The town of Palisade has a problem. It’s not the trolls and bandits who plague the surrounding country-side, it’s the mercenary groups hanging around the town waiting for jobs. They are bored, and bored mercenaries cause trouble. So the town assigns all the groups various jobs to make the countryside safer, as well as make amends for their carousing ways.
Unfortunately for the mercenaries, the assignments are traps. The Rat Queens—the mercenary group made up of Dee Dee, the human cleric, Hannah, the elven sorceress, Betty, the smidgen rogue, and Violet, the dwarven warrior—survive. A few other mercenaries do as well, but most are killed. The remaining mercenaries reconvene in town to try and figure out who is trying to kill them all and why.
The women of the Rat Queens are real, fully fleshed-out characters. They kick butt and drink too much, they fall in love and still keep their focus on the job at hand, and they are competitive with each other while remaining a solid team. They get to be both stoic and emotional, beautiful and strong. Upchurch’s art reinforces this diversity. The characters encompass many types and races of being, and Upchurch captures their character’s quirks clearly.
It is the details that really make this story stand out: during a battle, to distract the enemy, a cleric sets off a spell making a naked woman appear in the sky (“gets ‘em every time”); at the celebratory after-party, Dee hides behind a book rather than make small-talk; one of the Daves in the mercenary group (the Four Daves) has bluebirds living in his beard.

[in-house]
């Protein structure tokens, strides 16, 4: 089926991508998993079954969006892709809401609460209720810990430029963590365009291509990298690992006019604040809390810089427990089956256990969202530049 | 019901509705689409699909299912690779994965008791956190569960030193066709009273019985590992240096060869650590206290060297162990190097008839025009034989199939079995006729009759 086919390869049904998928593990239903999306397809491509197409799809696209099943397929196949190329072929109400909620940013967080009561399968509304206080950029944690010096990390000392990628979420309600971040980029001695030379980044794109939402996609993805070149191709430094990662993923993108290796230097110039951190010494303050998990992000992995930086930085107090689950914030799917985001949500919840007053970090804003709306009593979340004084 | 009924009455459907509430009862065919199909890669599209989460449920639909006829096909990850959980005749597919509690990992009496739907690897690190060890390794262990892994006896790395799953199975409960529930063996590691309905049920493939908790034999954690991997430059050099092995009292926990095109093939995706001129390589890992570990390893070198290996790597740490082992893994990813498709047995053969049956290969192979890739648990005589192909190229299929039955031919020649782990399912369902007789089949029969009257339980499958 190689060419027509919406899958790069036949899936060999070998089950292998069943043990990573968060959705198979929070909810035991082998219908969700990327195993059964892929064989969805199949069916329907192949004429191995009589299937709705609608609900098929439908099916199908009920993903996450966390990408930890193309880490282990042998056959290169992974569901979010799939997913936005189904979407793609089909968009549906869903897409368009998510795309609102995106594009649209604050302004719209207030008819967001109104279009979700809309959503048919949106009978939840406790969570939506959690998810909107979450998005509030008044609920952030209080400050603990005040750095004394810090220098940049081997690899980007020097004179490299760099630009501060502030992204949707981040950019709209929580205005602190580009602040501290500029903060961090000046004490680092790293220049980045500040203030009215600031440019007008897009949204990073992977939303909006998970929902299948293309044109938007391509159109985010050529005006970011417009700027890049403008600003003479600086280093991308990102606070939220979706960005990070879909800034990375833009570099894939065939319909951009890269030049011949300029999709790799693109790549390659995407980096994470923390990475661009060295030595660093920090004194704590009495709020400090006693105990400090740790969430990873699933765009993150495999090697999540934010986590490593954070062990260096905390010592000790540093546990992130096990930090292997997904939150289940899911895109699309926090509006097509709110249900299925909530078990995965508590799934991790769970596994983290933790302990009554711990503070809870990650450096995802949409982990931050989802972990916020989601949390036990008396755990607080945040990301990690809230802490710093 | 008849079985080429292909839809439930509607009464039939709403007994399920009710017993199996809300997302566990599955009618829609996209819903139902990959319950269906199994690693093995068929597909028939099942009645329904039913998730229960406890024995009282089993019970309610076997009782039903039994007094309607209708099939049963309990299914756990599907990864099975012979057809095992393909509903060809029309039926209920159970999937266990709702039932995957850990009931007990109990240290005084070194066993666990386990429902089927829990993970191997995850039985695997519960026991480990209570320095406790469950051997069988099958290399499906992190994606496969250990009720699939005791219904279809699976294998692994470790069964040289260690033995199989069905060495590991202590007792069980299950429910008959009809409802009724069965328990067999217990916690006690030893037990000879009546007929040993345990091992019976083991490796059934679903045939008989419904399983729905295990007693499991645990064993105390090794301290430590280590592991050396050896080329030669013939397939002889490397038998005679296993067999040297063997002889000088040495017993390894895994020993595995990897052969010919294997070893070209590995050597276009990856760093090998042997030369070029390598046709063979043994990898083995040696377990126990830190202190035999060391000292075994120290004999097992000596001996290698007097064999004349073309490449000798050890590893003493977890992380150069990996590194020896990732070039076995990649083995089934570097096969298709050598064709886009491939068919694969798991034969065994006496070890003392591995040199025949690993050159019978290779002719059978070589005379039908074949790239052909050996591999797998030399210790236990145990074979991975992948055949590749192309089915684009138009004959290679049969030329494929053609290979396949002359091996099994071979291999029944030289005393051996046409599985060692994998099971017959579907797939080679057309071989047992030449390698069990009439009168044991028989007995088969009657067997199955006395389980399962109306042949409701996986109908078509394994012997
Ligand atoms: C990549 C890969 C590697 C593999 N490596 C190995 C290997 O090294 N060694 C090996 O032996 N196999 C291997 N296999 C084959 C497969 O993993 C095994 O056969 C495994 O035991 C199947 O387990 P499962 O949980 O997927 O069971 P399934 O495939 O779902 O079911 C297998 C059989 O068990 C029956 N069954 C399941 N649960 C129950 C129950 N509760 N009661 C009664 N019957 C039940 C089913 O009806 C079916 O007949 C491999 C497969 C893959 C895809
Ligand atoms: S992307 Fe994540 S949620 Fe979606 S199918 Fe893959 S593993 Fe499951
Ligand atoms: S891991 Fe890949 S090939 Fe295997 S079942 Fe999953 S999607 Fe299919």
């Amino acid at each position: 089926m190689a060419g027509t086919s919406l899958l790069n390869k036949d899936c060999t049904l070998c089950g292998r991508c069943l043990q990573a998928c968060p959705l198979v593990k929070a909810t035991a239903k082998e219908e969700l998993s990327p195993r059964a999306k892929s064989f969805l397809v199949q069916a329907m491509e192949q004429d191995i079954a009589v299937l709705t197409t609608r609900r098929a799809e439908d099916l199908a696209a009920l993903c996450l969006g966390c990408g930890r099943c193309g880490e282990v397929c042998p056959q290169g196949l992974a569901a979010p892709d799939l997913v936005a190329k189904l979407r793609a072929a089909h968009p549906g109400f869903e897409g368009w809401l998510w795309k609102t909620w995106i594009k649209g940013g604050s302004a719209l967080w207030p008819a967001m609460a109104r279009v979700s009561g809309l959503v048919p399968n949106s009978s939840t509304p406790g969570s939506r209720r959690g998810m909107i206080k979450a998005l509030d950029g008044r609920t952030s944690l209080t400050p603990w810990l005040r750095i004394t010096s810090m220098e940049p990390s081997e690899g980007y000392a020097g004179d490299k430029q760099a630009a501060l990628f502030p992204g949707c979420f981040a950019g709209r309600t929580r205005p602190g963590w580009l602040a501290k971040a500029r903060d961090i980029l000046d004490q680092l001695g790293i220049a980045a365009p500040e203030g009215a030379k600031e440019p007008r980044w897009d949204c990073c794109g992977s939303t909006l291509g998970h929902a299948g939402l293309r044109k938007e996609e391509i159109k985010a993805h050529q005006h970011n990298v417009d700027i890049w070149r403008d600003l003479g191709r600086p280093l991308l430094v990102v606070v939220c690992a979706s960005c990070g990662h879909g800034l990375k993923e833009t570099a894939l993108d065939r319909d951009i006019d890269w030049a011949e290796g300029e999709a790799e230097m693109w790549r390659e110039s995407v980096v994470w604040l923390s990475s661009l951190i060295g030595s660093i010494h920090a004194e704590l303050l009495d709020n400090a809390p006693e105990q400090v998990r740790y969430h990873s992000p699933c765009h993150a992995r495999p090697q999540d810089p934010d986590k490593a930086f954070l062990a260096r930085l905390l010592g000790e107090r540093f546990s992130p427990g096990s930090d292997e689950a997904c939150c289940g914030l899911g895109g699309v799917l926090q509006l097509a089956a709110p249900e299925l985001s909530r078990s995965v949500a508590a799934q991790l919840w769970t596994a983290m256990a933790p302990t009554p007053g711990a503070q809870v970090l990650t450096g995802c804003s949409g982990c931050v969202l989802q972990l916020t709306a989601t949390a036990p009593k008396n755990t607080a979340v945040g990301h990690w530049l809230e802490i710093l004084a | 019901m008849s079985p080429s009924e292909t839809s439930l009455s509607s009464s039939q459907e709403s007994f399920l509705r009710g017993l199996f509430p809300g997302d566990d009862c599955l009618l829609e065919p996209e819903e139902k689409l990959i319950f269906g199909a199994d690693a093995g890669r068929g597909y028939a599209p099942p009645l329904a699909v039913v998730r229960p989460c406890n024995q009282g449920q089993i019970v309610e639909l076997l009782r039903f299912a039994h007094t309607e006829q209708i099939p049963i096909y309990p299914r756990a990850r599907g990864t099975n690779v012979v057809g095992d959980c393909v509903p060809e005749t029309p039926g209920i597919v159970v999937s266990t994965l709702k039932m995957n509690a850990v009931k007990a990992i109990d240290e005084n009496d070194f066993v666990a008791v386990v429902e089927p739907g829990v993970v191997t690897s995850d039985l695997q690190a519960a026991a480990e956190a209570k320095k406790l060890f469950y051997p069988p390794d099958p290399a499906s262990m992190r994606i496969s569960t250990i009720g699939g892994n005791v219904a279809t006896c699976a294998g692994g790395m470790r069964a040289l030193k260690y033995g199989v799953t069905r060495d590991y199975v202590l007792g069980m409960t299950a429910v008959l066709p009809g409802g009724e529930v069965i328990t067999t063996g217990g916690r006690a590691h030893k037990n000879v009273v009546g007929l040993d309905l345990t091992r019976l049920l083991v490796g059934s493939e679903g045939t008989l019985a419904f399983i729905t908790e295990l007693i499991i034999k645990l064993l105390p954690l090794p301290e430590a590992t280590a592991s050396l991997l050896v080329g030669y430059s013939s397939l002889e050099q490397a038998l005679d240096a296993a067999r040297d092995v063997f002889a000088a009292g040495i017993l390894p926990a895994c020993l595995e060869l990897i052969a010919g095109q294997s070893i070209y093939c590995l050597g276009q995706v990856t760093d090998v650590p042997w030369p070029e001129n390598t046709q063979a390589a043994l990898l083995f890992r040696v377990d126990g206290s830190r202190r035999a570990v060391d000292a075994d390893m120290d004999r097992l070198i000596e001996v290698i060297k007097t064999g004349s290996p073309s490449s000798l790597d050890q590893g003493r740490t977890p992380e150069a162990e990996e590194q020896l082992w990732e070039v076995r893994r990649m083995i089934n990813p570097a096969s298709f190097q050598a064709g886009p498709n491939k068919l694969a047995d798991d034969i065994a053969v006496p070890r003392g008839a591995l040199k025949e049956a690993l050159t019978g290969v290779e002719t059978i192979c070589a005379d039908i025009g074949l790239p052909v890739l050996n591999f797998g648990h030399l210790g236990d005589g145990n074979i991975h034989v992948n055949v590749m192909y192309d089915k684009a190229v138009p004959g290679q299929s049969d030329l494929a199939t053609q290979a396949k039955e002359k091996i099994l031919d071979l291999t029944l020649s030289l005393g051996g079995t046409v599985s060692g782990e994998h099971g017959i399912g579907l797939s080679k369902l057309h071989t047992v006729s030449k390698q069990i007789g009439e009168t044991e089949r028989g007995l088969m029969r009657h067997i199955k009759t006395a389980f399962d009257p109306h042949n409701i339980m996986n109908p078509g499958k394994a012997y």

The story is set in a fantasy realm, but the speech and mannerisms are 21st century America. Wiebe manages to walk that fine line between making fun of some of the tropes of fantasy writing while still being a fantasy novel itself and Upchurch’s art just reinforces this. The aforementioned Orc, Dave, is clearly an orc out of a fantasy realm—pointy ears, bad teeth, and weird nose—but his beard is full of twittering bluebirds, making him more silly than scary. He rarely uses a straightforward view of a scene if he can have a dramatic ceiling shot or tilted angle or sweeping vista. When a troll says admiringly “this b*tch has bite,” her expression is perfectly matched. I’m not sure where Upchuch found a troll model, but he realistically captured its expression.
Weibe develops a full backstory for each character while keeping the plot moving forward. There are enough unanswered questions to leave the reader impatient for the next volume in the series.
Given the amount of blood, foul language, and sexual innuendo in the book, it is definitely an adult graphic novel, although one that would also appeal to older teens.
Rat Queens, vol. 1: Sass and Sorcery
by Kurtis J Wiebe
Art by Roc Upchurch
Image Comics, 2014